This NASA animation presents the levels of atmospheric carbon dioxide over the last 400,000 years, last 1000 years and last 25 years at different time scales. The data come from the Lake Vostok ice cores (400,000 BC to about 4000 BC), Law Dome ice cores (1010 AD to 1975 AD) and Mauna Loa observations (1980 to 2005).

In this interactive simulation, students can explore global CO2 emissions displayed by different continents/countries and plotted based on the GDP. A map view is also accessible.

This series of five activities about ocean acidification incorporates real data from NOAA. The activities are organized as a pathway, with five levels increasing in sophistication, and different data-based inquiry activities.

In this activity, students develop an understanding of the relationship between natural phenomena, weather, and climate change: the study known as phenology. In addition, they learn how cultural events are tied to the timing of seasonal events. Students brainstorm annual natural phenomena that are tied to seasonal weather changes. Next, they receive information regarding the Japanese springtime festival of Hanami, celebrating the appearance of cherry blossoms. Students plot and interpret average bloom date data from over the past 1100 years.

This interactive provides two scenarios for students to look at issues related to energy and climate change: from the perspective of either a family, or a monarch.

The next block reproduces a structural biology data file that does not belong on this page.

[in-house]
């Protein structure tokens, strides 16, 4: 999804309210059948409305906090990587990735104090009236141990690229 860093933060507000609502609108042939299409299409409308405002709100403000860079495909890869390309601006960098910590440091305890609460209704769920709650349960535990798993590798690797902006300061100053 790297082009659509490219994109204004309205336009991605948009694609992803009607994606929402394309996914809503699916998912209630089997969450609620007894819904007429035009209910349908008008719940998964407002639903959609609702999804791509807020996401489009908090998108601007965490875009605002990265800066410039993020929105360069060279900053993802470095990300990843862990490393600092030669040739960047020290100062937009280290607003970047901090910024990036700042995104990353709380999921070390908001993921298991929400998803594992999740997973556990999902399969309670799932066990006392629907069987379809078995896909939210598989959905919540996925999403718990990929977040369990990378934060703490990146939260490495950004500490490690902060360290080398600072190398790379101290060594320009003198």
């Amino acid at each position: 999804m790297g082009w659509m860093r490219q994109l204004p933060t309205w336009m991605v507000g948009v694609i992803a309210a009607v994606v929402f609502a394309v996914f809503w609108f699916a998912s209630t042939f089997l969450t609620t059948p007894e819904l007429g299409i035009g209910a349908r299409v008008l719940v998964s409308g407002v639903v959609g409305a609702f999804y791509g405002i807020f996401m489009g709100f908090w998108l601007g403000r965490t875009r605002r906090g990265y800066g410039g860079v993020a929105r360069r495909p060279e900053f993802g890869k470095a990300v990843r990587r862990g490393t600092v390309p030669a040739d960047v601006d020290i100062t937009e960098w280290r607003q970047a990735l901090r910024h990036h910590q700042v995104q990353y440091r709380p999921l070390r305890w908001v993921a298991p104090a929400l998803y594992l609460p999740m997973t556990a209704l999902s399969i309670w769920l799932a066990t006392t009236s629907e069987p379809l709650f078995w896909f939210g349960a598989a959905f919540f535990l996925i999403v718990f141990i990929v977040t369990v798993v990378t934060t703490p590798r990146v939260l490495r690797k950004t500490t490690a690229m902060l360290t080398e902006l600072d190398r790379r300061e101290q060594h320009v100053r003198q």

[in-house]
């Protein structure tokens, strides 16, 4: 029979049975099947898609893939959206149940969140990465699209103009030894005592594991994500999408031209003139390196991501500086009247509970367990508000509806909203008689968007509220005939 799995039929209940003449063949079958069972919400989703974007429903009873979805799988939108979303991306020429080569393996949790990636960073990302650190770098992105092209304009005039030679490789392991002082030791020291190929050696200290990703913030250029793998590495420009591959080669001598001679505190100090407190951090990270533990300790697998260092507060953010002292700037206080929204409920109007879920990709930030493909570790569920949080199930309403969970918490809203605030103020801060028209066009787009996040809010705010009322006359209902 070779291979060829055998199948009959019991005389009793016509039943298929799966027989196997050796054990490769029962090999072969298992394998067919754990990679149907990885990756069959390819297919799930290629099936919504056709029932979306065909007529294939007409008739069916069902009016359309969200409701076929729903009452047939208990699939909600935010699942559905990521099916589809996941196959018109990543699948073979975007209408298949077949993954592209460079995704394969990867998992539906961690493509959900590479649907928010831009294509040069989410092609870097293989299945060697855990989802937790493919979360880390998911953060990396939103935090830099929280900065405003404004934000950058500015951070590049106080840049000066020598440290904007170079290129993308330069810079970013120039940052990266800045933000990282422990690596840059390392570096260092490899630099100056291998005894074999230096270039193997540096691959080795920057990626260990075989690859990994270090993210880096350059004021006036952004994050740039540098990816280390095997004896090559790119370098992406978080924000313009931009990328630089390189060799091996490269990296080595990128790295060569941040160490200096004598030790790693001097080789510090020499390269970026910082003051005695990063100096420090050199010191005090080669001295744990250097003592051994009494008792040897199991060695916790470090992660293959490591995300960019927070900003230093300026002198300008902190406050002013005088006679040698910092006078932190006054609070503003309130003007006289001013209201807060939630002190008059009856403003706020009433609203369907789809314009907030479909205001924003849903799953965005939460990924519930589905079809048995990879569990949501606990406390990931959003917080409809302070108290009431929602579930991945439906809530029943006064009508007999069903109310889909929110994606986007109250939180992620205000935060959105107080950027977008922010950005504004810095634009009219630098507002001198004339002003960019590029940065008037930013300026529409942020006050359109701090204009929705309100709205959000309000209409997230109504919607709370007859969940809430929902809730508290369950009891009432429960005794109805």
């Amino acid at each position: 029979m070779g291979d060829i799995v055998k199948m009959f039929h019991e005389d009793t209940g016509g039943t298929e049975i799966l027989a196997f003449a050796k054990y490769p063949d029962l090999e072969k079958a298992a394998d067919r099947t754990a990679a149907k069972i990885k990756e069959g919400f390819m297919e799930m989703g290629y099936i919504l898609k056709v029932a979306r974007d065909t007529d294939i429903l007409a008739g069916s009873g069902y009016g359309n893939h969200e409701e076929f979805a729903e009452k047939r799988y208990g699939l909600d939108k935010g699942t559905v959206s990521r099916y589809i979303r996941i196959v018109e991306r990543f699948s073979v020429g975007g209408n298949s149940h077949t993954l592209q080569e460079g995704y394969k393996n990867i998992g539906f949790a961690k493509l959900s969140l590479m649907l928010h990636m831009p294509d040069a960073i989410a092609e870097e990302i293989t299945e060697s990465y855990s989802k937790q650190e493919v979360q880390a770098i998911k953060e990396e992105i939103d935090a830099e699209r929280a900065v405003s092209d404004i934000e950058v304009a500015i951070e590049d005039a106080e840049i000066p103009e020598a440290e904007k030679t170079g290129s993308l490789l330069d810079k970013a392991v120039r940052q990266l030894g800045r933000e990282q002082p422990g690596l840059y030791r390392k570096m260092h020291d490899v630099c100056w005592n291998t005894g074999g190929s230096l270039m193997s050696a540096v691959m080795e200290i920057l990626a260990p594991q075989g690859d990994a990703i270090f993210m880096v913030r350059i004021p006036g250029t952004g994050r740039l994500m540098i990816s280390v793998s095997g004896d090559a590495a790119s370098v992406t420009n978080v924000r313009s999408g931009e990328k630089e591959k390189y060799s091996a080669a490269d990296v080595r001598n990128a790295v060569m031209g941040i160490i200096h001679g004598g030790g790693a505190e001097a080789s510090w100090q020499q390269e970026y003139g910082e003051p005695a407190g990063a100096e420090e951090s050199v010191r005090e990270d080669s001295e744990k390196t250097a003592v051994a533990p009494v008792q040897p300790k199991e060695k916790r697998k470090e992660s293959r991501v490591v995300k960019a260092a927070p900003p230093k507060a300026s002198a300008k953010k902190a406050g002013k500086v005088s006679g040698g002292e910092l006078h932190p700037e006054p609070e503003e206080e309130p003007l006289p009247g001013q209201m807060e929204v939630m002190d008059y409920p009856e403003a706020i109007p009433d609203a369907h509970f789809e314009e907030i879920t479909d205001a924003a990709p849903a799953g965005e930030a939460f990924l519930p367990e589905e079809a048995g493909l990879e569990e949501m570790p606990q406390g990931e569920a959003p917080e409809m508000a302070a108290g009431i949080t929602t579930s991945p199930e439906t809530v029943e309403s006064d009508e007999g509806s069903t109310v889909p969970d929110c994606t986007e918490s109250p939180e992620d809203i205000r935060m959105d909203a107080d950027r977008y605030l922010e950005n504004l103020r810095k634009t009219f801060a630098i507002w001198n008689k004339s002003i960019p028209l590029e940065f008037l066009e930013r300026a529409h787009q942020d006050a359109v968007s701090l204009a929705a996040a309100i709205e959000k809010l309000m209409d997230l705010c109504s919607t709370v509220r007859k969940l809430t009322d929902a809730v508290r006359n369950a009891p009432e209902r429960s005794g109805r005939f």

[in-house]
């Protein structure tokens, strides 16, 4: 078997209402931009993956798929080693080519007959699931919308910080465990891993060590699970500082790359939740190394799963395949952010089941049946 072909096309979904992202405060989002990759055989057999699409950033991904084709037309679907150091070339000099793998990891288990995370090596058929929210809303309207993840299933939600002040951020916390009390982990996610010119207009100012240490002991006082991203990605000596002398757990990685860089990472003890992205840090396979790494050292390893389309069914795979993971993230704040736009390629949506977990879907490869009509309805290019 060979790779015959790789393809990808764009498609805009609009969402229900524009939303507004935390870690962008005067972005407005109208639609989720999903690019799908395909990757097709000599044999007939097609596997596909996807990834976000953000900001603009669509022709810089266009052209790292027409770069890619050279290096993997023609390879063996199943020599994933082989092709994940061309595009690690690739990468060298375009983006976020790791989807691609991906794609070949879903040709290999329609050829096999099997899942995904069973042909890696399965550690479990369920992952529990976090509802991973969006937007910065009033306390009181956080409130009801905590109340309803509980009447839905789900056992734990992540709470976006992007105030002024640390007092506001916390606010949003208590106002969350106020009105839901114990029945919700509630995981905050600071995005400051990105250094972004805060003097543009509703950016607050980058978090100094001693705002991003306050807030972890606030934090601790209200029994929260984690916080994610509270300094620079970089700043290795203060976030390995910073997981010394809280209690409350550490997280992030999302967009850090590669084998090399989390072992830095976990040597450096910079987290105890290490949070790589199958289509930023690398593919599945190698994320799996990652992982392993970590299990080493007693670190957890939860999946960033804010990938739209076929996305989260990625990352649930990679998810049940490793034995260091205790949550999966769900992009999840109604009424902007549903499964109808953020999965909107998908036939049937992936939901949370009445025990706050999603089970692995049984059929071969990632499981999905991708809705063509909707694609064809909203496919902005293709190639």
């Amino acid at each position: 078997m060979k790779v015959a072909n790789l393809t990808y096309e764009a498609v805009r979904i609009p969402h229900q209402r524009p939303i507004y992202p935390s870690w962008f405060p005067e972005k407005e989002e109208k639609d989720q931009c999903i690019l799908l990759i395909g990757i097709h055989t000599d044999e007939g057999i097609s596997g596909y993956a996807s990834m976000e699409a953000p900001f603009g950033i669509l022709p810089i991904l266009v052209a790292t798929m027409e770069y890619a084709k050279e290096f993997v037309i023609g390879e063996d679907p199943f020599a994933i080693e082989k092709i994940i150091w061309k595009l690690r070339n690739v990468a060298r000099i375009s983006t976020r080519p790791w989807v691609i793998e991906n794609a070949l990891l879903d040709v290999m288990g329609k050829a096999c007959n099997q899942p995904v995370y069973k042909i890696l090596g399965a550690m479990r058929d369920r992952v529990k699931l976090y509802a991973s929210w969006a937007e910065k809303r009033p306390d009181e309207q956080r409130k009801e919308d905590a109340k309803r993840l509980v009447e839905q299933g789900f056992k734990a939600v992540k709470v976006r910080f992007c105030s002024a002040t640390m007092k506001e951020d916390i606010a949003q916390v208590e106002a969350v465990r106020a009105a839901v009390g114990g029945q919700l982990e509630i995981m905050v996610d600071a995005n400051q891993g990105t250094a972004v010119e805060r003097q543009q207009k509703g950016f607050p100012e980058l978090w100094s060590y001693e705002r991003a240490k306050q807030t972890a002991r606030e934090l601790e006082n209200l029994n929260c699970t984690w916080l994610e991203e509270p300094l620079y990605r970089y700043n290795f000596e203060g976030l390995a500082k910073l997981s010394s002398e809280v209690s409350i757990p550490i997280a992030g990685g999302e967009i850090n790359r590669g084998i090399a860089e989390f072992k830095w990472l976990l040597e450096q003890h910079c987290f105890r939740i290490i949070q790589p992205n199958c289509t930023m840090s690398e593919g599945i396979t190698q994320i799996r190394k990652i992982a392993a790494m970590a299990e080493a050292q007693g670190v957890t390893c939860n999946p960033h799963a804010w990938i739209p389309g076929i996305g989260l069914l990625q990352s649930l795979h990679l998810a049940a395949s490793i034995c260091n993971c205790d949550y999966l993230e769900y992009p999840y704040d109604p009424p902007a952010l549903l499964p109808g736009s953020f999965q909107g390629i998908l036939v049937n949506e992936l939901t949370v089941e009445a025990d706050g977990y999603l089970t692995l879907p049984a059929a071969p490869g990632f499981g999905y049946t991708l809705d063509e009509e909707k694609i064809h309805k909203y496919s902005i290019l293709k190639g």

This short video discusses where carbon dioxide, the gas that is mainly responsible for warming up our planet and changing the climate, comes from. It discusses how the rise in atmospheric carbon dioxide comes directly from the burning of fossil fuels and indirectly from the human need for energy.

In this video, a spokesperson for the National Climactic Data Center describes the methods of using satellites (originally designed for observing changes in the weather) to study changes in climate from decade to decade. The video clearly illustrates the value of satellite data and begins to address connections between weather and climate.

This animation illustrates how heat energy from deep in Earth can be utilized to generate electricity at a large scale.

This is an animation from the US Environmental Protection Agency's Students Guide to Global Climate Change, one of a series of web pages and videos about the basics of the greenhouse effect.

This visualization is a website with an interactive calculator that allows for estimation of greenhouse gas production from croplands in the United States.